I heard about someone who had to do with recording a Jerry Garcia solo album but he died right before it came out and this guy made TONS of money off of it. The Beatles also got a lot of attention when some paranoid guy decided Paul was dead. So my question is: would it be legal for someone to fake their own death (like through press releases and fake information sent to newspapers) to sell their records but then reveal it was fake a bit later?

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    I saw the title and immediately thought "You should ask Paul." LOL.
    – hszmv
    Oct 2, 2018 at 19:51
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    @hszmv lol I thought of this because the Beatles probably made a lot off of people buying their records to look for “clues” Oct 2, 2018 at 23:13

1 Answer 1


would it be legal for someone to fake their own death (like through press releases and fake information sent to newspapers) to sell their records but then reveal it was fake a bit later?

It is unethical and immoral, although not actionable.

The faking of a musician's death for the purpose of selling more records cannot by itself meet the prima facie elements of fraud, where

the plaintiff must prove that the defendant made a false representation intending thereby to induce [the] plaintiff to rely thereon and that the plaintiff justifiably relied thereon to his or her damage.

McNulty v. Chip, 116 A.3d 173, 182-83 (R.I. 2015) (brackets in original, emphasis added).

In the context you outline, it would be untenable for consumers to allege that their reliance on the fake news led to (or justifies) their decision to purchase the musician's album.

For it to be actionable, there would have to be additional and very specific (~unlikely) consequences. For instance, that the fake news prompted Law Enforcement to investigate the circumstances of the death.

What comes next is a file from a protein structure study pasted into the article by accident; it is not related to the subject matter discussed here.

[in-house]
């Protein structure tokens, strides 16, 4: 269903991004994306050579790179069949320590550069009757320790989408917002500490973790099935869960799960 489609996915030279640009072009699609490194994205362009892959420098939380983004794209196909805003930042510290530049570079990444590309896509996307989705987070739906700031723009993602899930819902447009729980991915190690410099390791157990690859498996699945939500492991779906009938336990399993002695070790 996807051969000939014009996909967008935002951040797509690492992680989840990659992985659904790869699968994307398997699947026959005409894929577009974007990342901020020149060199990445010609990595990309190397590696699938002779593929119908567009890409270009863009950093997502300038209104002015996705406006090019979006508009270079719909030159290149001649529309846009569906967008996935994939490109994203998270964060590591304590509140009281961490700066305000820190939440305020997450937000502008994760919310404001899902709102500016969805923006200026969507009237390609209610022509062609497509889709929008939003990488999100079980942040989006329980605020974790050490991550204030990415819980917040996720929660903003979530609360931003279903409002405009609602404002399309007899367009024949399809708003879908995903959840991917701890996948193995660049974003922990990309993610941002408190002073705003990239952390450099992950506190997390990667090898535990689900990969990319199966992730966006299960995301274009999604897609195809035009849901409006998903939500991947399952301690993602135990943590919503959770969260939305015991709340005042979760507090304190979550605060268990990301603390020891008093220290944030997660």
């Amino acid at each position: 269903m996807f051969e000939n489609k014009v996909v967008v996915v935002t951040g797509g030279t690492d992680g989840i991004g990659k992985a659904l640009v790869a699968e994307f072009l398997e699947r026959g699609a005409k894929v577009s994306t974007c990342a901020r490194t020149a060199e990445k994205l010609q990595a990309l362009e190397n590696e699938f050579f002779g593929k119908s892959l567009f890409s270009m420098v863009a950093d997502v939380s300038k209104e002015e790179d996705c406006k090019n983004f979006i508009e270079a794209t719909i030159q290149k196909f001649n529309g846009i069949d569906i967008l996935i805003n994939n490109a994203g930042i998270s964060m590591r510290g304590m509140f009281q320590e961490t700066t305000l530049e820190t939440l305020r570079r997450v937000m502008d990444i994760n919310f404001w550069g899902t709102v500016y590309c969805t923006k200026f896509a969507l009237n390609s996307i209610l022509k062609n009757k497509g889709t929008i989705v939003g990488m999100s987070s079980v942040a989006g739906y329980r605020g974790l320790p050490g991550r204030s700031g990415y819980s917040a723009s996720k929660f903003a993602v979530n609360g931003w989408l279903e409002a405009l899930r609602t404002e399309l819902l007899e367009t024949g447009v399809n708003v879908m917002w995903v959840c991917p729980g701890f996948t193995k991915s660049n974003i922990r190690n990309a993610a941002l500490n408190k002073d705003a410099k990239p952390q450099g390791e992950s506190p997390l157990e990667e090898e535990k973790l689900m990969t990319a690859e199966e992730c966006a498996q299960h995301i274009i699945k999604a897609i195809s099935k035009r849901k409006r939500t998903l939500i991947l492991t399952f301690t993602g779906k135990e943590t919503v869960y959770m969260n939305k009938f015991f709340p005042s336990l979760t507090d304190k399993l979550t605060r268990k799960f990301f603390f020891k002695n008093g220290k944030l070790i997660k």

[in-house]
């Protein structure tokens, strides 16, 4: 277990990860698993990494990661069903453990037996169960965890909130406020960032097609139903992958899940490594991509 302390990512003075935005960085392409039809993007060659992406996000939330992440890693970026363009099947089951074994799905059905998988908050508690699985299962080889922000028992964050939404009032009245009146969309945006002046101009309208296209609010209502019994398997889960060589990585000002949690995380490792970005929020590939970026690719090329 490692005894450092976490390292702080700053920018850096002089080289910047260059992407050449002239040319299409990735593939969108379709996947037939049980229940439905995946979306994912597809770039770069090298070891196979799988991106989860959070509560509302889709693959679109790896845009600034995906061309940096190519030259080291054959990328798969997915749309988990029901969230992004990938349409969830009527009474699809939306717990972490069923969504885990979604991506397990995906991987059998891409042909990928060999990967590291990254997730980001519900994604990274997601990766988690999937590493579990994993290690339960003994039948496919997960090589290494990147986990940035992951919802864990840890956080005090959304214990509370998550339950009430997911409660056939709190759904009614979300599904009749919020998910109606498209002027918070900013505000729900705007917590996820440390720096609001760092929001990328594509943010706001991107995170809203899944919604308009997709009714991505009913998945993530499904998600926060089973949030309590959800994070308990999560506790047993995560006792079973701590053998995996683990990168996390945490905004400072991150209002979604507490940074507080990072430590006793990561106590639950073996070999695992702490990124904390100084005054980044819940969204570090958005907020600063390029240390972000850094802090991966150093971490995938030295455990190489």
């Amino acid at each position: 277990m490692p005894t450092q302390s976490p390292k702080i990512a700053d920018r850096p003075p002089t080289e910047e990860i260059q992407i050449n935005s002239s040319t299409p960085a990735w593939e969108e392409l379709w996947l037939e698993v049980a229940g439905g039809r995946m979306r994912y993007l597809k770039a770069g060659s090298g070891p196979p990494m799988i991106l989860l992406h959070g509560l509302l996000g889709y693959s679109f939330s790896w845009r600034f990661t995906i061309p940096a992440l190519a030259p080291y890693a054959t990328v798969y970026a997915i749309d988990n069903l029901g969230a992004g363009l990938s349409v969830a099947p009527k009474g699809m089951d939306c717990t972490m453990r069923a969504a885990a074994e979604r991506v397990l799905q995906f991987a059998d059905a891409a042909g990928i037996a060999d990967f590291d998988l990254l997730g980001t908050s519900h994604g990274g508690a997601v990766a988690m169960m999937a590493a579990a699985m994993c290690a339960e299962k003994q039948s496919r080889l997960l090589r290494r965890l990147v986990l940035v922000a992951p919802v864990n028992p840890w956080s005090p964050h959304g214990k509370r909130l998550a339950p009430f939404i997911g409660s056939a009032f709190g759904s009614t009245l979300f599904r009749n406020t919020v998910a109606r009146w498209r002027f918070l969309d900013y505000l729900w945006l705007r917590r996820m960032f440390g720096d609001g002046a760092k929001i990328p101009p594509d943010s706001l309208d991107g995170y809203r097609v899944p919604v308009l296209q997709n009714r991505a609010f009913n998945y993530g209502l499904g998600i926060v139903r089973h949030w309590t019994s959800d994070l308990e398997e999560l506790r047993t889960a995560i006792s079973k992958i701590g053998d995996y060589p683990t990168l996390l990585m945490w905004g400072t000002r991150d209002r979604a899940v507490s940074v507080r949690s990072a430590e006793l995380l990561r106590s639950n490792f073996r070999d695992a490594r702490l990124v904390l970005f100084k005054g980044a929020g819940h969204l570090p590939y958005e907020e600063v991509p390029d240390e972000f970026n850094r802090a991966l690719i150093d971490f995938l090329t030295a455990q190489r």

As a more intricate example, suppose that (1) the fake news is that the "dead" musician was exposed to chemical substance or radioactive material in his home, and (2) that fake news causes disorderly conduct, panic, and/or hearth attack among his neighbors (for neighbors' concerns that the neighborhood might be contaminated as well). Even if the musician argues that the legislative intent of MCL 750.200l is not the prosecution of fake news devised to boost sales of records, he could be liable for any consequences (medical and otherwise) that his intentional misrepresentation caused.

  • I agree with most of what you have said - except the first bit - it may be appropriate to remove the opinion on its morality and whether it is ethical. I could certainly set out a counter argument to show it is not unethical. (and Morality is none of anyones business other then the person who does it)
    – davidgo
    Sep 3, 2018 at 6:07
  • @davidgo Thanks for your comment. The OP's question has the tag professional-ethics. The tag was not added by me, but I deem it appropriate for this question. I did not get into details (I would certainly do so if asked) as to why that fake news would be immoral & unethical, yet morality and ethics are explicitly listed as elements in many enacted laws and legal precedents. Ultimately, to avoid misconceptions of the sort of "leniency means entitlement", it is important to highlight that some acts are wrong even if they are not statutorily sanctioned. Sep 3, 2018 at 10:22
  • So I COULD make money off of that without being sued by people tricked into buying my nonexistent album but it wouldn’t be worth it and I could get sued for causing panic? @Iñaki Sep 3, 2018 at 14:37
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    @CorvoAttano "people tricked into buying my nonexistent album" That's a different question, which would have to start by explaining how is it that people by a "nonexisting" album ;) But regarding your actual question, the decisive aspects in court are that of people's justifiable reliance, and whether or not the fake news of someone's death is a reasonable motive for buying that person's album. "I could get sued for causing panic?" It's not because of the panic itself, but because of any medical & other costs derived from it ... and provided that the other intricate assumptions hold. Sep 3, 2018 at 19:13

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